A small herd of new cattle appeared along my running path a few weeks ago, several cows and a single bull. All of them have thick, dark red hair that tufts up in waves like a field of wheat in the wind. And within a short time, there were small calves.
They graze in a triangular field not far from where my running loop begins, and are separate from the black-and-white herds in the surrounding meadows.
There are several red, massive breeds that look a bit like them on a site that describes dozens of cow breeds, but the breed that comes closest is in description is the Salers – a very old breed of southern France, with a history that stretches back 7000-10,000 years to prehistoric times.
They’re bred for climates at low mountain altitudes where the winters can get cold, and they are known for being excellent milk producers – which makes them good for cheese production.
This group was escaping the sunshine in the one sliver of shade available on the entire meadow, and they didn’t take very kindly to my approach. There was a fence between us, but I wasn’t taking any chances.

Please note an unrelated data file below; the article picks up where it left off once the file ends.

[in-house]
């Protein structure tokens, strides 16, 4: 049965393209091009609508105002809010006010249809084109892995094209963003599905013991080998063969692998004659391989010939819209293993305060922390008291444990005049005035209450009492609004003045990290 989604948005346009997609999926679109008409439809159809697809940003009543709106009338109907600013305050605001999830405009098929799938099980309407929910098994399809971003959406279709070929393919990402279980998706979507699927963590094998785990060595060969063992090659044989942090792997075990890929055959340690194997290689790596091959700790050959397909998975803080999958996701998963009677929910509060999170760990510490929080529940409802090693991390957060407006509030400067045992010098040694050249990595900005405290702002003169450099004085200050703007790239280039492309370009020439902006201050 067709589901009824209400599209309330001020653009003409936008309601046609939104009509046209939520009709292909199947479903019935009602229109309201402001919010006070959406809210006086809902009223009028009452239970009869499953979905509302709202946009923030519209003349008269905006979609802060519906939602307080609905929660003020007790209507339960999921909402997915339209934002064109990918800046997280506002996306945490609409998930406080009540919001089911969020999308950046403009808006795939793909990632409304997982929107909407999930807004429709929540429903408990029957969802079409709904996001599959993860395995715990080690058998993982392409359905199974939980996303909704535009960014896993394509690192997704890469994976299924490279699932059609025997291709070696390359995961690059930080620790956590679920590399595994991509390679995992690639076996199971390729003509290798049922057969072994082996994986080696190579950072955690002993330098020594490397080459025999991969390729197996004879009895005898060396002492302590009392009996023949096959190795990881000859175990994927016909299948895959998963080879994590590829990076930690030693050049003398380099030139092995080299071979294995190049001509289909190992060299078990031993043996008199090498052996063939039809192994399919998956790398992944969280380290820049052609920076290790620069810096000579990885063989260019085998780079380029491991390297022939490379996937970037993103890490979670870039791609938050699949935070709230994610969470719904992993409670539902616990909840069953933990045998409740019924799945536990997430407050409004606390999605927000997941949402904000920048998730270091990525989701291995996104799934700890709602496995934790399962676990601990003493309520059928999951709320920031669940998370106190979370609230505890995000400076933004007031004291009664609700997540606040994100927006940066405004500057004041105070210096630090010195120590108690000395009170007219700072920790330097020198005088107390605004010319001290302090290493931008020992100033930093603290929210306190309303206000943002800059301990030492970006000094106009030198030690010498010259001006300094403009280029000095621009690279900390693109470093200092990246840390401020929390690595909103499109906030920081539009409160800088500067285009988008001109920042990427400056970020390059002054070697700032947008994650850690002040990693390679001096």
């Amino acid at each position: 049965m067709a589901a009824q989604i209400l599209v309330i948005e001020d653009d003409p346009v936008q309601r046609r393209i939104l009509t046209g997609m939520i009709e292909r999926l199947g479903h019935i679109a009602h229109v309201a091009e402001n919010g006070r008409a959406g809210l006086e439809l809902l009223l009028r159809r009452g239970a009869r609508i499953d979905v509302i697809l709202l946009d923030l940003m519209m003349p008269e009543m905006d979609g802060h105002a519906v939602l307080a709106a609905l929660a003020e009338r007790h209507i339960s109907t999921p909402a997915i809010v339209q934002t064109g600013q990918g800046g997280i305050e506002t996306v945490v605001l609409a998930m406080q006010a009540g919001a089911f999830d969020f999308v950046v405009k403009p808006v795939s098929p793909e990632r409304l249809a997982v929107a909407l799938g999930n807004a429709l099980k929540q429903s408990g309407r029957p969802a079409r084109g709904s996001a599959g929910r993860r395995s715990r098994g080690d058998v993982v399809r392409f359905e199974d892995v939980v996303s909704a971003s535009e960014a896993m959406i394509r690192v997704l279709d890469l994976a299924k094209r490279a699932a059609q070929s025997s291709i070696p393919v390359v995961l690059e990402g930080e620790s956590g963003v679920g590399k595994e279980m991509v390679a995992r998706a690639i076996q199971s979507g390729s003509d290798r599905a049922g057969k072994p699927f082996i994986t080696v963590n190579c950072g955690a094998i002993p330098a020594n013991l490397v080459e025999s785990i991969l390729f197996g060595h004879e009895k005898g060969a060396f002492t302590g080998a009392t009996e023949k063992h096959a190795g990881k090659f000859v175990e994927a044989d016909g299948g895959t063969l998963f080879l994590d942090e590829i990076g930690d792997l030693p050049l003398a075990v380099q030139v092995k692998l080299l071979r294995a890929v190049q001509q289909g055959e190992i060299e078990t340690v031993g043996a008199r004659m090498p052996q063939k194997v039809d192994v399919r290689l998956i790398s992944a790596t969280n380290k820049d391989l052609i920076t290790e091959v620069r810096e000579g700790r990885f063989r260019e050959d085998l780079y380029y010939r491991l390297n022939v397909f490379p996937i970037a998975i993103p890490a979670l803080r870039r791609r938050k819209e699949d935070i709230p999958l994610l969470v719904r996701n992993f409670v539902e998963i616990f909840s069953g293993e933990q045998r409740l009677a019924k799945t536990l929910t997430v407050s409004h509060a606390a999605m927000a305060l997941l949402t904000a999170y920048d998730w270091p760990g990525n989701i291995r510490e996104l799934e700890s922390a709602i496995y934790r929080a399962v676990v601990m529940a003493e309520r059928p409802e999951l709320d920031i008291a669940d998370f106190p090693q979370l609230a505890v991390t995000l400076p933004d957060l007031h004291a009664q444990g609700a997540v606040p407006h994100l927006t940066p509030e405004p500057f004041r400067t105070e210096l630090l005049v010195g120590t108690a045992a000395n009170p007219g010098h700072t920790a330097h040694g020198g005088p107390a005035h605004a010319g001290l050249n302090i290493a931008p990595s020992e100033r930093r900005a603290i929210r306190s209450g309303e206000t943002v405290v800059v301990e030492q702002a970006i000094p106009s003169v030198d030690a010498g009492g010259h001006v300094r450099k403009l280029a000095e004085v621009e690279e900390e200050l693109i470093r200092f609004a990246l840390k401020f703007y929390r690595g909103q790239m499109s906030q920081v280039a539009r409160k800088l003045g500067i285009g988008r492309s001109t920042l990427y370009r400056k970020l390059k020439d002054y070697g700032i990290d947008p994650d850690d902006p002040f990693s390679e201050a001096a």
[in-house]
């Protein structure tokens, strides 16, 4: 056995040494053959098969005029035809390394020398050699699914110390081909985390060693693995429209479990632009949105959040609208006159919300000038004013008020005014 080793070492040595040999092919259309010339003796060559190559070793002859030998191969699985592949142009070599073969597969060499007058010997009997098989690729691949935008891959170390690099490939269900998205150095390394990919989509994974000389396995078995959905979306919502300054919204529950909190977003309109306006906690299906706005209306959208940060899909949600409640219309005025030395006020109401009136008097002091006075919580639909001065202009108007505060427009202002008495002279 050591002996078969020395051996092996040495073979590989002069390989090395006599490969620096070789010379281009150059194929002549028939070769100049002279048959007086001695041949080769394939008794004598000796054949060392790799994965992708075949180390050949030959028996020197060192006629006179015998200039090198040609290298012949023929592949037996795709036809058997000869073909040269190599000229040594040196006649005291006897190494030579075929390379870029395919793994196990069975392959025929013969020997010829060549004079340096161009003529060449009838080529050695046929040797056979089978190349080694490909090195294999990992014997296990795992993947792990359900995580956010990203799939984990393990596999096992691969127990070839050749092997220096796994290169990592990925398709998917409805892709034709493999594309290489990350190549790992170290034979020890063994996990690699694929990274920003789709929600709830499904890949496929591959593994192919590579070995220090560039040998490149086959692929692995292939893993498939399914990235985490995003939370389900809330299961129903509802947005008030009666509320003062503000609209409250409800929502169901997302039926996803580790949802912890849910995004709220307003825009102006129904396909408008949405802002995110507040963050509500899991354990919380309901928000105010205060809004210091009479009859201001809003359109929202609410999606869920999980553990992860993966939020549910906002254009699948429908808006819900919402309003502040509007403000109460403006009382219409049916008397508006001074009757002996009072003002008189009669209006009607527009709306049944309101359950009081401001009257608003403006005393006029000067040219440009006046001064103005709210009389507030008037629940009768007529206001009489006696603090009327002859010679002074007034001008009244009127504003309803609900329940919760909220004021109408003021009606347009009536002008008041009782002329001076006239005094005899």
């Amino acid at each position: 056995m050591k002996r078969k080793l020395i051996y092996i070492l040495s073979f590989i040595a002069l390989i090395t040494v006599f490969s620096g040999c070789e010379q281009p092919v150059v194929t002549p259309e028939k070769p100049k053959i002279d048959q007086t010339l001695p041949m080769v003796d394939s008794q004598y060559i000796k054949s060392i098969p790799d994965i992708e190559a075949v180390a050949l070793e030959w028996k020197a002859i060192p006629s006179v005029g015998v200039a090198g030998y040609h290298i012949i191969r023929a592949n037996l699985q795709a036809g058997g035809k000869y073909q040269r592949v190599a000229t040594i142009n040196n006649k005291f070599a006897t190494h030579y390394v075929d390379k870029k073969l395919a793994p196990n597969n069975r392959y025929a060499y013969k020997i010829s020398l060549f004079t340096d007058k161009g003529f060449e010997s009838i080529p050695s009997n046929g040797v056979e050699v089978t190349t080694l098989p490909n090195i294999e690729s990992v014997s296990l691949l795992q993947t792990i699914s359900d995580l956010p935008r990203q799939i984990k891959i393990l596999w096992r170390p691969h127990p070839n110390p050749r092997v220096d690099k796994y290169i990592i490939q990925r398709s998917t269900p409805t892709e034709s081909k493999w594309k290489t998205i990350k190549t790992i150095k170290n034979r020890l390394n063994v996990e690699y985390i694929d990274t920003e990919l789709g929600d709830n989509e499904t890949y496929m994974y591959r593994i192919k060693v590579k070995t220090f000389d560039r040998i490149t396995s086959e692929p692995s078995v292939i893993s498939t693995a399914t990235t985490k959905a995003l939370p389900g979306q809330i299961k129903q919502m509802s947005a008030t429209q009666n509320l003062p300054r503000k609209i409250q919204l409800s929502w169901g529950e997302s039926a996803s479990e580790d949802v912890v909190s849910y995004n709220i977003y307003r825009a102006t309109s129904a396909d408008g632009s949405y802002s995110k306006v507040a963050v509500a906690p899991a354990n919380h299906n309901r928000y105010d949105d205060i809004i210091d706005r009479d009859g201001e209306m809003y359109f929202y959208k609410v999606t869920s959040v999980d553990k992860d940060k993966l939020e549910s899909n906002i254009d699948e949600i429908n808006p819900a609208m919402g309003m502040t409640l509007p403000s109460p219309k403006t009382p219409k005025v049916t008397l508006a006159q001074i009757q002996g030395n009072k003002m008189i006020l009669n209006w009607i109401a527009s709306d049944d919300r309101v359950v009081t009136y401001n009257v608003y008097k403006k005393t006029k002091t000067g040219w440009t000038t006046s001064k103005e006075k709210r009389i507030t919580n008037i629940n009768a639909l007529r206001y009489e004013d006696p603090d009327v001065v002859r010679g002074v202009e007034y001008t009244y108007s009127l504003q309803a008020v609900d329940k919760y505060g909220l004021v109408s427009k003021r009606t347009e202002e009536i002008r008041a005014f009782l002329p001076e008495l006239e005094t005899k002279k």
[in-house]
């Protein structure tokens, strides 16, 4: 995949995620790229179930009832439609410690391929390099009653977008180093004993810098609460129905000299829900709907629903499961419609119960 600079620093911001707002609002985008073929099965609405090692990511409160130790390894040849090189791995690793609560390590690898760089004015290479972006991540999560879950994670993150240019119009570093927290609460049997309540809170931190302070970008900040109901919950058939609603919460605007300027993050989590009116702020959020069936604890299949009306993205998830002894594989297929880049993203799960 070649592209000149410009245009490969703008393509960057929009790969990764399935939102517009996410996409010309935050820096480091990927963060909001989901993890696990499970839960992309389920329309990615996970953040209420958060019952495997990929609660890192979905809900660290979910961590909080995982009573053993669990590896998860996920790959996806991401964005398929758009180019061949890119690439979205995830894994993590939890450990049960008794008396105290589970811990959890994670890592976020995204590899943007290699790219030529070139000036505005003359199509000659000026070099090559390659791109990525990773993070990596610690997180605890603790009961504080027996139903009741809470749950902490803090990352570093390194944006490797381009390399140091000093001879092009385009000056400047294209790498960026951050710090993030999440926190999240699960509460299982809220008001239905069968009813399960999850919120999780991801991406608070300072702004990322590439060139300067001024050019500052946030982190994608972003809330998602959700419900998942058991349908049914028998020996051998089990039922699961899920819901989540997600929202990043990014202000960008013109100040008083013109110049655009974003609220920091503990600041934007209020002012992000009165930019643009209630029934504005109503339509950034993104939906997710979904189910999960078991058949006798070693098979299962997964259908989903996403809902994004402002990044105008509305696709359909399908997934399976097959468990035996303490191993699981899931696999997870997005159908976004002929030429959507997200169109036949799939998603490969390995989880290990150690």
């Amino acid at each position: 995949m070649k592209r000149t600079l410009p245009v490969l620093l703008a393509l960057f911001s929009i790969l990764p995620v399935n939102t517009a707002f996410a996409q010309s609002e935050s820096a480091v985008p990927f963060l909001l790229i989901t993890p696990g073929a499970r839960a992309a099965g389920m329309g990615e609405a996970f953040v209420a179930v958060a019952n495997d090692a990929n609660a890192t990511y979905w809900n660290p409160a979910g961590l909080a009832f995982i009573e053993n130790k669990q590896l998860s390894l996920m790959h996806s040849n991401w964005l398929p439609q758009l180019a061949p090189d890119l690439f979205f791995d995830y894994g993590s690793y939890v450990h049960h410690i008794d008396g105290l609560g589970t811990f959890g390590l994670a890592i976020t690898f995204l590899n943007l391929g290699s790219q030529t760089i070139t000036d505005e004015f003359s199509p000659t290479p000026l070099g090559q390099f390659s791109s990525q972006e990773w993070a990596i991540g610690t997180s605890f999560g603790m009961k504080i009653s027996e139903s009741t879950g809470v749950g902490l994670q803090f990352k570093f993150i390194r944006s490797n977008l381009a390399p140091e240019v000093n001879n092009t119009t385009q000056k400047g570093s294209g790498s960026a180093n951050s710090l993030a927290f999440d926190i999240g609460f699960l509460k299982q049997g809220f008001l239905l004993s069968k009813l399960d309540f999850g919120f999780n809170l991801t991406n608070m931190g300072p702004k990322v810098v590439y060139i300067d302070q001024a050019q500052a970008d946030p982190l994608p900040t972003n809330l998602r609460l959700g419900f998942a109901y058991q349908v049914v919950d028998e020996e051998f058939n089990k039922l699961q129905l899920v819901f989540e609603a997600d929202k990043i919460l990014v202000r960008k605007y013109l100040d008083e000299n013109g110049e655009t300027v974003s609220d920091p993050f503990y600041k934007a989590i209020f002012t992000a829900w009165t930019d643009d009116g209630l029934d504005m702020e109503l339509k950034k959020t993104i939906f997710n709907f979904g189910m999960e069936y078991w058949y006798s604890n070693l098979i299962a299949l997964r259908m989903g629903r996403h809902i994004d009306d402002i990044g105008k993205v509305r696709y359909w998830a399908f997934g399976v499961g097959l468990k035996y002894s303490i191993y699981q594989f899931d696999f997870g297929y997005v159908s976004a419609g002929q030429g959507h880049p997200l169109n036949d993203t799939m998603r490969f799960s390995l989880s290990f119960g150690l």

After the run was accomplished, I decided to make some elderflower cordial. The word ‘cordial’ is one that is falling out of fashion these days, at least in its meaning of ‘strongly felt’ or ‘warm and friendly’.
When it comes to its meaning as a sweet-flavored fruit drink, the word always carries with it a scent of Victorian gentility for me.
Elderflower trees are considered little more than giant weeds here in our corner of France, growing rampant in the hedgerows between the fields. The wild one in our garden is no different.
It bursts up through a yew bush recklessly as if it has every right to be there. Up until a couple of years ago, I would cut it back to the ground during the spring and winter chops.
Here’s a recipe for non-alcoholic elderflower cordial, should you feel inclined and have the opportunity.
Like many things, making elderflower cordial is dead easy, it just takes a bit of patience.
With all the development of new houses in our area and the rapid disappearance of meadows and hedgerows, I’ve come to look on our little elderflower with some sympathy. I’ve started to treat it with a bit more…cordiality.
The bees like it, it smells nice, the flowers are pretty – and I can make a cordial that will bring fragrance and flavor to hot summer days in the months to come.